Often, couples come into a relationship with established careers or substantial savings and investments. They may already own property themselves or anticipate an inheritance in the future. For these reasons and others, a prenup can provide assurance that certain assets would remain with an individual should a divorce occur.

Is the divorce rate 50 percent? The answer may surprise you.

Like other California readers, you may assume the divorce rate in the United States is approximately 50 percent. People have often heard and they often repeat the alleged fact that half of all marriages end in divorce. While many marriages do end eventually, understanding the divorce rate is more complicated than you may assume.

In order to better understand the rate of divorce, it may be helpful to look at the reason for divorce for many couples and how different generations view this legal process. If you are considering this step for yourself or you simply want to prepare in case of a contingency, you may have many questions and concerns about what these facts mean for you. It is beneficial to learn about this legal step and how you can learn from others as you make important decisions for your future.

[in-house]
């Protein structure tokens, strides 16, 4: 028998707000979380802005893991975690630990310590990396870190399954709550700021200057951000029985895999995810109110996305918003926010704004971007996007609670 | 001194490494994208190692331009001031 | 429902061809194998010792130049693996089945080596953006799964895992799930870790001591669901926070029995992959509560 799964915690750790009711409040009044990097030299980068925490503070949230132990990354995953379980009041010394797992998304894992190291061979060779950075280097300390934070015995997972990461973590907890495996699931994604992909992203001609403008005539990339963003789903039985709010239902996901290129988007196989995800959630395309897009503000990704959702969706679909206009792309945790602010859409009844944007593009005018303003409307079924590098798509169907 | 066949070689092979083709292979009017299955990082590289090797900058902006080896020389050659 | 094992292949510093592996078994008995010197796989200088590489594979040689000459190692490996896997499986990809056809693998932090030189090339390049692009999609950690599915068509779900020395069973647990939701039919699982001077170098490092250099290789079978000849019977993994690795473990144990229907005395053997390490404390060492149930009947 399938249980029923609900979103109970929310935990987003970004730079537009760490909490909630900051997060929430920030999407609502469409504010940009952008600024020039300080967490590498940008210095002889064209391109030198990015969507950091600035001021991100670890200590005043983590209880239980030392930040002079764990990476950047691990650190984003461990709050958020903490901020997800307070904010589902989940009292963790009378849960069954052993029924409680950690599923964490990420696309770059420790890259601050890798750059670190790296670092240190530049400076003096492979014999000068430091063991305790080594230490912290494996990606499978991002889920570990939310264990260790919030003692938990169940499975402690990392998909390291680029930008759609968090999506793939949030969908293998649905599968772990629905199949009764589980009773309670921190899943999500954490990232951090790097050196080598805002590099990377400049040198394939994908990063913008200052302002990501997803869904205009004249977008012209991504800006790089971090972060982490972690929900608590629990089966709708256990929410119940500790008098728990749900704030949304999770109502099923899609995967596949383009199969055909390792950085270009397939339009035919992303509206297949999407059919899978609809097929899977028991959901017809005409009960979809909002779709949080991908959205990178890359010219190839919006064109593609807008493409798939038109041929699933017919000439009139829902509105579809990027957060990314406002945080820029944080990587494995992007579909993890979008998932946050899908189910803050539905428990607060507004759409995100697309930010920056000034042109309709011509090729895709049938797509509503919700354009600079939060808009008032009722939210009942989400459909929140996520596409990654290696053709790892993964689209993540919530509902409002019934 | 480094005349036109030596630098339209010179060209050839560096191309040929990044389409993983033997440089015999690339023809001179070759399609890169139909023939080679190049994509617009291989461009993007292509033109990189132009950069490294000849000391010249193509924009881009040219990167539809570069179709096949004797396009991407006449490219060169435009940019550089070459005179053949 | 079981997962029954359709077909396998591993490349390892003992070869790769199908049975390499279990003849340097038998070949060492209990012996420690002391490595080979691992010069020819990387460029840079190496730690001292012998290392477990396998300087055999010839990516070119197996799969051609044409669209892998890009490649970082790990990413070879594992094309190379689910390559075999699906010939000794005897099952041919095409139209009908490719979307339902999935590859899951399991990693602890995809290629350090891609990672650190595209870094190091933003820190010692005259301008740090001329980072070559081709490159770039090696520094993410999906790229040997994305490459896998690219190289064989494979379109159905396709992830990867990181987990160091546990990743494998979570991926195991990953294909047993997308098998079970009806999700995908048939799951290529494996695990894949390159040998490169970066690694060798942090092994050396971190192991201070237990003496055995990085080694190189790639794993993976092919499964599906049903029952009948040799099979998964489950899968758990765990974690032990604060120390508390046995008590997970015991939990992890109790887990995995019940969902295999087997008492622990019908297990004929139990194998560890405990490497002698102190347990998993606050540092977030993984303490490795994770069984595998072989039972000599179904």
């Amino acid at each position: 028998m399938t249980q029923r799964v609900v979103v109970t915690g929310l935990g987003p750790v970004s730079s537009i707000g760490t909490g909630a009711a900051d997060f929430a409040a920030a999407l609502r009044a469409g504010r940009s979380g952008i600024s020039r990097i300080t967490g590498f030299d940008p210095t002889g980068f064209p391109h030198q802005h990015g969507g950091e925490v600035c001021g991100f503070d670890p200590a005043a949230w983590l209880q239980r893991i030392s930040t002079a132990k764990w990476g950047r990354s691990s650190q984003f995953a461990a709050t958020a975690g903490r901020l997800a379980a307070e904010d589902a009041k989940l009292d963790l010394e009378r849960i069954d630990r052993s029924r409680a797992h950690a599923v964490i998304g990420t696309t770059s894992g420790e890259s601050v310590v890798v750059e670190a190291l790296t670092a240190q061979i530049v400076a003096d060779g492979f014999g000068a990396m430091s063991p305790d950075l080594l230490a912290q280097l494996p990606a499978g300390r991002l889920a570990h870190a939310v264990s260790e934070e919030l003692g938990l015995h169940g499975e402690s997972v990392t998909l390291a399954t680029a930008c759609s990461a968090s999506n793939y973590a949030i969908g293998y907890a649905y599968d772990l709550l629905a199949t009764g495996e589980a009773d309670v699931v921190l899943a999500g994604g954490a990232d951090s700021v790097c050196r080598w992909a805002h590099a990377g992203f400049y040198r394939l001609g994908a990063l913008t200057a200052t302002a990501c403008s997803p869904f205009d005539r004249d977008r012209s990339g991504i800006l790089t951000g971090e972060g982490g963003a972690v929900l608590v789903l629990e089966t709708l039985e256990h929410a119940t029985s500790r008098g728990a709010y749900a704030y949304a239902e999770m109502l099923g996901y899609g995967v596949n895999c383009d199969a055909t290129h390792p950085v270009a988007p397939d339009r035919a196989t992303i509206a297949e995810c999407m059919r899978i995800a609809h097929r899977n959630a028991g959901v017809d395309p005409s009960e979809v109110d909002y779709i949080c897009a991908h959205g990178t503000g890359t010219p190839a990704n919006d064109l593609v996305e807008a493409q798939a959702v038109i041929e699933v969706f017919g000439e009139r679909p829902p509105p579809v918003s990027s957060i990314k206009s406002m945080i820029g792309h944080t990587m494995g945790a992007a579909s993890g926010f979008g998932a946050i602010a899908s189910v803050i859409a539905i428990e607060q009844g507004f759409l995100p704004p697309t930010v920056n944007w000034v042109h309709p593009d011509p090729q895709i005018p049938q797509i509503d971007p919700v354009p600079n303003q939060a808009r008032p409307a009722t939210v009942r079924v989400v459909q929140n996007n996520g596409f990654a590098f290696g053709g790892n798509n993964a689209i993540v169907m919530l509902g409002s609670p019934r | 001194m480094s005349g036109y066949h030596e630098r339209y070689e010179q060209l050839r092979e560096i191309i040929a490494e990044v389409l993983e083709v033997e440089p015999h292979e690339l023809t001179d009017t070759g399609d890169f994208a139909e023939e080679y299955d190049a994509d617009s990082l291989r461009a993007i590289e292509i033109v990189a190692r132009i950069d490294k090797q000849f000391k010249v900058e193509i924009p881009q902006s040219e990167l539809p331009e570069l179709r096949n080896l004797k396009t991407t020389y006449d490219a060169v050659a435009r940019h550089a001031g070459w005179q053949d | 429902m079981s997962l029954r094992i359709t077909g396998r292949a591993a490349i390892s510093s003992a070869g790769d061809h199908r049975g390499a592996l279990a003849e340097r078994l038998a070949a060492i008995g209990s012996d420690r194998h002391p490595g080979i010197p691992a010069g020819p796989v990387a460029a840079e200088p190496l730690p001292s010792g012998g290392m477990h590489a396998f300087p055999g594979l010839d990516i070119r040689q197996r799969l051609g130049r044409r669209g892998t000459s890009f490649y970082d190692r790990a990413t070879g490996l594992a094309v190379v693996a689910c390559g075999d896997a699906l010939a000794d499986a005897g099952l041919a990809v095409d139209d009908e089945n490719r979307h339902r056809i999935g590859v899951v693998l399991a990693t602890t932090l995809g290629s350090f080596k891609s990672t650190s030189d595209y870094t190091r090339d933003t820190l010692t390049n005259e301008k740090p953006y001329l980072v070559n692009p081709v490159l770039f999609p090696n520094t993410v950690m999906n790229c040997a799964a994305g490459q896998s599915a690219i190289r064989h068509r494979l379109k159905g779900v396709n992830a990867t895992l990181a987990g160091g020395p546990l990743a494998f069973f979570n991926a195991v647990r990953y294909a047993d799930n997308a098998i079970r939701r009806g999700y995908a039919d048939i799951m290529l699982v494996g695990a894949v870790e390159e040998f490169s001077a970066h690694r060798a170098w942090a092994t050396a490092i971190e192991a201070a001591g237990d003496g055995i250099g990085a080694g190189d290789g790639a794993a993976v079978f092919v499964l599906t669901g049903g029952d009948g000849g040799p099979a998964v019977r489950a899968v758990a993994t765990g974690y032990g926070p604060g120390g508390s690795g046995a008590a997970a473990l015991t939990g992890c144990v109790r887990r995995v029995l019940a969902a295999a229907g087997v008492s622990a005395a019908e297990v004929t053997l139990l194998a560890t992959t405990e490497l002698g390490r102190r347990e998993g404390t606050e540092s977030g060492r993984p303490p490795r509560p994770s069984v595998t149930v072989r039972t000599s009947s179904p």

Taking care of finances after getting a divorce in California

Marital splits can cause all sorts of anxiety in many areas of life. One aspect of life that divorce may affect is financial. Suddenly, a two-income household becomes two separate households, usually with one income earner in each place. When a California couple divorces and the financial situation is a complex one, it may take months to reach an agreement. Individuals need to be prepared to deal with the financial picture moving forward as singles.

There are many things to take into consideration such as credit and making sure all joint credit cards are cancelled. Each person should establish a credit rating in his or her own name. Any estate plans should also be updated. Legal documents should also be changed as should the beneficiary of a life insurance policy if a former spouse is named.